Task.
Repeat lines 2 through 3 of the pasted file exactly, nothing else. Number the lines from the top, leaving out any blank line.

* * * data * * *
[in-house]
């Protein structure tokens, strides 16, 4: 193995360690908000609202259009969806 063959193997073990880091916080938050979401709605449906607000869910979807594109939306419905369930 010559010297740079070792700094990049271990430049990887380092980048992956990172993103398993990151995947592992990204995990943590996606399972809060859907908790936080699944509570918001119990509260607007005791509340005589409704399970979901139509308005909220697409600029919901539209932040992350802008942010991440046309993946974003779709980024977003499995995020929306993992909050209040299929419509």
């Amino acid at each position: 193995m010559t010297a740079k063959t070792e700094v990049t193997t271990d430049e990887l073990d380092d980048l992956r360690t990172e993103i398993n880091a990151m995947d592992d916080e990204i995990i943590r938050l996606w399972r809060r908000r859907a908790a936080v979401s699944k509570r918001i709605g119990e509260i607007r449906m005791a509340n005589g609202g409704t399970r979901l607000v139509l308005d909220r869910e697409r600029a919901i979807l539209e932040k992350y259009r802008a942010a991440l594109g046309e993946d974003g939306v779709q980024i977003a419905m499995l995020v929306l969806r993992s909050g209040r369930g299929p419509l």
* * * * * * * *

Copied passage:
């Protein structure tokens, strides 16, 4: 193995360690908000609202259009969806 063959193997073990880091916080938050979401709605449906607000869910979807594109939306419905369930 010559010297740079070792700094990049271990430049990887380092980048992956990172993103398993990151995947592992990204995990943590996606399972809060859907908790936080699944509570918001119990509260607007005791509340005589409704399970979901139509308005909220697409600029919901539209932040992350802008942010991440046309993946974003779709980024977003499995995020929306993992909050209040299929419509």
């Amino acid at each position: 193995m010559t010297a740079k063959t070792e700094v990049t193997t271990d430049e990887l073990d380092d980048l992956r360690t990172e993103i398993n880091a990151m995947d592992d916080e990204i995990i943590r938050l996606w399972r809060r908000r859907a908790a936080v979401s699944k509570r918001i709605g119990e509260i607007r449906m005791a509340n005589g609202g409704t399970r979901l607000v139509l308005d909220r869910e697409r600029a919901i979807l539209e932040k992350y259009r802008a942010a991440l594109g046309e993946d974003g939306v779709q980024i977003a419905m499995l995020v929306l969806r993992s909050g209040r369930g299929p419509l």